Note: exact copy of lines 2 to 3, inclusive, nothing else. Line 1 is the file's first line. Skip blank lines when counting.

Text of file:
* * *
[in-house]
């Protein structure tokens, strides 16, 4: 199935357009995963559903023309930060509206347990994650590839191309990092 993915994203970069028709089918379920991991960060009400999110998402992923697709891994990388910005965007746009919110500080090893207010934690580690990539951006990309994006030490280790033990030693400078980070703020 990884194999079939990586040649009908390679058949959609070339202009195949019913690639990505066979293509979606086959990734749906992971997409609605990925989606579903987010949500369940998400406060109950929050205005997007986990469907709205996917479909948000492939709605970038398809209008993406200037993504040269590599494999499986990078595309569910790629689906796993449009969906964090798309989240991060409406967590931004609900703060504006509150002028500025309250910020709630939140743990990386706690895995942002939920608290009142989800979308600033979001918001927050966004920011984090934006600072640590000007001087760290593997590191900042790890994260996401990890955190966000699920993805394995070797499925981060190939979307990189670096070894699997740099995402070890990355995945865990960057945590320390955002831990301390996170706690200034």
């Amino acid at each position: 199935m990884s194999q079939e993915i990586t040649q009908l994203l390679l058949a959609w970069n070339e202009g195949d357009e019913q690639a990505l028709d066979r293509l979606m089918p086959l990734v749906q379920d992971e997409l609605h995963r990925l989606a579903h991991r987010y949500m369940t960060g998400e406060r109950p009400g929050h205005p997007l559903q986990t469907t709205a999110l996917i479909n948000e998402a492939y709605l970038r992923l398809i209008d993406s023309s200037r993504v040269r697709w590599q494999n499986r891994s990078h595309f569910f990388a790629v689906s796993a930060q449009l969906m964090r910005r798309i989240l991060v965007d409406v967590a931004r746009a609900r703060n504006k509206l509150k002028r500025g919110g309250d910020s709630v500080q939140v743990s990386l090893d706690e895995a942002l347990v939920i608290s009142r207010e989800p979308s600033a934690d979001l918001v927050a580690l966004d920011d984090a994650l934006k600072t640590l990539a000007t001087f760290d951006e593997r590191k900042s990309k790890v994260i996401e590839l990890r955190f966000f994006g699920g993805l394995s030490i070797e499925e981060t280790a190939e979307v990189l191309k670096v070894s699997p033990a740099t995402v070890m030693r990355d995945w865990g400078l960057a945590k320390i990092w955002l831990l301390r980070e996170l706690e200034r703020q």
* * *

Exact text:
């Protein structure tokens, strides 16, 4: 199935357009995963559903023309930060509206347990994650590839191309990092 993915994203970069028709089918379920991991960060009400999110998402992923697709891994990388910005965007746009919110500080090893207010934690580690990539951006990309994006030490280790033990030693400078980070703020 990884194999079939990586040649009908390679058949959609070339202009195949019913690639990505066979293509979606086959990734749906992971997409609605990925989606579903987010949500369940998400406060109950929050205005997007986990469907709205996917479909948000492939709605970038398809209008993406200037993504040269590599494999499986990078595309569910790629689906796993449009969906964090798309989240991060409406967590931004609900703060504006509150002028500025309250910020709630939140743990990386706690895995942002939920608290009142989800979308600033979001918001927050966004920011984090934006600072640590000007001087760290593997590191900042790890994260996401990890955190966000699920993805394995070797499925981060190939979307990189670096070894699997740099995402070890990355995945865990960057945590320390955002831990301390996170706690200034």
């Amino acid at each position: 199935m990884s194999q079939e993915i990586t040649q009908l994203l390679l058949a959609w970069n070339e202009g195949d357009e019913q690639a990505l028709d066979r293509l979606m089918p086959l990734v749906q379920d992971e997409l609605h995963r990925l989606a579903h991991r987010y949500m369940t960060g998400e406060r109950p009400g929050h205005p997007l559903q986990t469907t709205a999110l996917i479909n948000e998402a492939y709605l970038r992923l398809i209008d993406s023309s200037r993504v040269r697709w590599q494999n499986r891994s990078h595309f569910f990388a790629v689906s796993a930060q449009l969906m964090r910005r798309i989240l991060v965007d409406v967590a931004r746009a609900r703060n504006k509206l509150k002028r500025g919110g309250d910020s709630v500080q939140v743990s990386l090893d706690e895995a942002l347990v939920i608290s009142r207010e989800p979308s600033a934690d979001l918001v927050a580690l966004d920011d984090a994650l934006k600072t640590l990539a000007t001087f760290d951006e593997r590191k900042s990309k790890v994260i996401e590839l990890r955190f966000f994006g699920g993805l394995s030490i070797e499925e981060t280790a190939e979307v990189l191309k670096v070894s699997p033990a740099t995402v070890m030693r990355d995945w865990g400078l960057a945590k320390i990092w955002l831990l301390r980070e996170l706690e200034r703020q």